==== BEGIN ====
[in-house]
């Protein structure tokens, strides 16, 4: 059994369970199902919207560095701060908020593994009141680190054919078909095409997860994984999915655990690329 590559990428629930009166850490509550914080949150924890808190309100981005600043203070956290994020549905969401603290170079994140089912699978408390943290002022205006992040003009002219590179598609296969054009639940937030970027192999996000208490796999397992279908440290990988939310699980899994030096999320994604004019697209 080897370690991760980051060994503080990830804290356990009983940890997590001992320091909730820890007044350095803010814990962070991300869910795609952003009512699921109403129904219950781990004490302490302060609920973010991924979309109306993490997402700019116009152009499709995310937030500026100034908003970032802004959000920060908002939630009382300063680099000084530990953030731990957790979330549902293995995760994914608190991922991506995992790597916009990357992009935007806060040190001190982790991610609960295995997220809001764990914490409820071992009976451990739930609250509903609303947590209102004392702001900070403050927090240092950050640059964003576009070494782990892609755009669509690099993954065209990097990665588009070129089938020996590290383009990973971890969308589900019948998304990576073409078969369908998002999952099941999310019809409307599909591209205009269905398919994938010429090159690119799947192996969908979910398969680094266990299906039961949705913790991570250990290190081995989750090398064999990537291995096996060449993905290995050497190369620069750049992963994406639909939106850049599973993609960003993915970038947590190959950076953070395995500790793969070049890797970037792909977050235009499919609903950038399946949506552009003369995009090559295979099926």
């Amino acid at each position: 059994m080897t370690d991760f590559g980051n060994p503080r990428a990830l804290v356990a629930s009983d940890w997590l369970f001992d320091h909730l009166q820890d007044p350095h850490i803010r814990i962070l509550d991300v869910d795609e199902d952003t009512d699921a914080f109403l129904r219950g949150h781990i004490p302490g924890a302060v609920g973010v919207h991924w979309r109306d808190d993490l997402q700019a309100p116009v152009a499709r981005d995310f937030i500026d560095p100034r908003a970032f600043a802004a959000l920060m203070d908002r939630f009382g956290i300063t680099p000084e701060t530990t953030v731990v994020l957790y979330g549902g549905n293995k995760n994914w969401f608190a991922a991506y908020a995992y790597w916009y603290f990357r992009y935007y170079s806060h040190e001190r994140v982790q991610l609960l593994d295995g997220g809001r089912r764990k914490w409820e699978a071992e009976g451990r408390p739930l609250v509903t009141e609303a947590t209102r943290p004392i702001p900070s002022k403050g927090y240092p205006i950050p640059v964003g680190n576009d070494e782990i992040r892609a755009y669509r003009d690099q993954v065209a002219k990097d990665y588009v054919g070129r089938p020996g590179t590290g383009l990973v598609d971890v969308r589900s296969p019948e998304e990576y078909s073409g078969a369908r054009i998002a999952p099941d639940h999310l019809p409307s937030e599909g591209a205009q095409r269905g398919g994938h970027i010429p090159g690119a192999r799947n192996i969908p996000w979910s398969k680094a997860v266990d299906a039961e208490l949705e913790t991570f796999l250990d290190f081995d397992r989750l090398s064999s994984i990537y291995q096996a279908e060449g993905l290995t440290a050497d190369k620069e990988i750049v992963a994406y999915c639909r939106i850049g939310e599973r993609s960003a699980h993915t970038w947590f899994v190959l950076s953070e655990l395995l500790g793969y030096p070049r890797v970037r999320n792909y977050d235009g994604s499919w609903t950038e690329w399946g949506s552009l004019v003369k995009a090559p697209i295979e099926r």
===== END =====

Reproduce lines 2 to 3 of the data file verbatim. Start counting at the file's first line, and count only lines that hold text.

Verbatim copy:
């Protein structure tokens, strides 16, 4: 059994369970199902919207560095701060908020593994009141680190054919078909095409997860994984999915655990690329 590559990428629930009166850490509550914080949150924890808190309100981005600043203070956290994020549905969401603290170079994140089912699978408390943290002022205006992040003009002219590179598609296969054009639940937030970027192999996000208490796999397992279908440290990988939310699980899994030096999320994604004019697209 080897370690991760980051060994503080990830804290356990009983940890997590001992320091909730820890007044350095803010814990962070991300869910795609952003009512699921109403129904219950781990004490302490302060609920973010991924979309109306993490997402700019116009152009499709995310937030500026100034908003970032802004959000920060908002939630009382300063680099000084530990953030731990957790979330549902293995995760994914608190991922991506995992790597916009990357992009935007806060040190001190982790991610609960295995997220809001764990914490409820071992009976451990739930609250509903609303947590209102004392702001900070403050927090240092950050640059964003576009070494782990892609755009669509690099993954065209990097990665588009070129089938020996590290383009990973971890969308589900019948998304990576073409078969369908998002999952099941999310019809409307599909591209205009269905398919994938010429090159690119799947192996969908979910398969680094266990299906039961949705913790991570250990290190081995989750090398064999990537291995096996060449993905290995050497190369620069750049992963994406639909939106850049599973993609960003993915970038947590190959950076953070395995500790793969070049890797970037792909977050235009499919609903950038399946949506552009003369995009090559295979099926």
């Amino acid at each position: 059994m080897t370690d991760f590559g980051n060994p503080r990428a990830l804290v356990a629930s009983d940890w997590l369970f001992d320091h909730l009166q820890d007044p350095h850490i803010r814990i962070l509550d991300v869910d795609e199902d952003t009512d699921a914080f109403l129904r219950g949150h781990i004490p302490g924890a302060v609920g973010v919207h991924w979309r109306d808190d993490l997402q700019a309100p116009v152009a499709r981005d995310f937030i500026d560095p100034r908003a970032f600043a802004a959000l920060m203070d908002r939630f009382g956290i300063t680099p000084e701060t530990t953030v731990v994020l957790y979330g549902g549905n293995k995760n994914w969401f608190a991922a991506y908020a995992y790597w916009y603290f990357r992009y935007y170079s806060h040190e001190r994140v982790q991610l609960l593994d295995g997220g809001r089912r764990k914490w409820e699978a071992e009976g451990r408390p739930l609250v509903t009141e609303a947590t209102r943290p004392i702001p900070s002022k403050g927090y240092p205006i950050p640059v964003g680190n576009d070494e782990i992040r892609a755009y669509r003009d690099q993954v065209a002219k990097d990665y588009v054919g070129r089938p020996g590179t590290g383009l990973v598609d971890v969308r589900s296969p019948e998304e990576y078909s073409g078969a369908r054009i998002a999952p099941d639940h999310l019809p409307s937030e599909g591209a205009q095409r269905g398919g994938h970027i010429p090159g690119a192999r799947n192996i969908p996000w979910s398969k680094a997860v266990d299906a039961e208490l949705e913790t991570f796999l250990d290190f081995d397992r989750l090398s064999s994984i990537y291995q096996a279908e060449g993905l290995t440290a050497d190369k620069e990988i750049v992963a994406y999915c639909r939106i850049g939310e599973r993609s960003a699980h993915t970038w947590f899994v190959l950076s953070e655990l395995l500790g793969y030096p070049r890797v970037r999320n792909y977050d235009g994604s499919w609903t950038e690329w399946g949506s552009l004019v003369k995009a090559p697209i295979e099926r």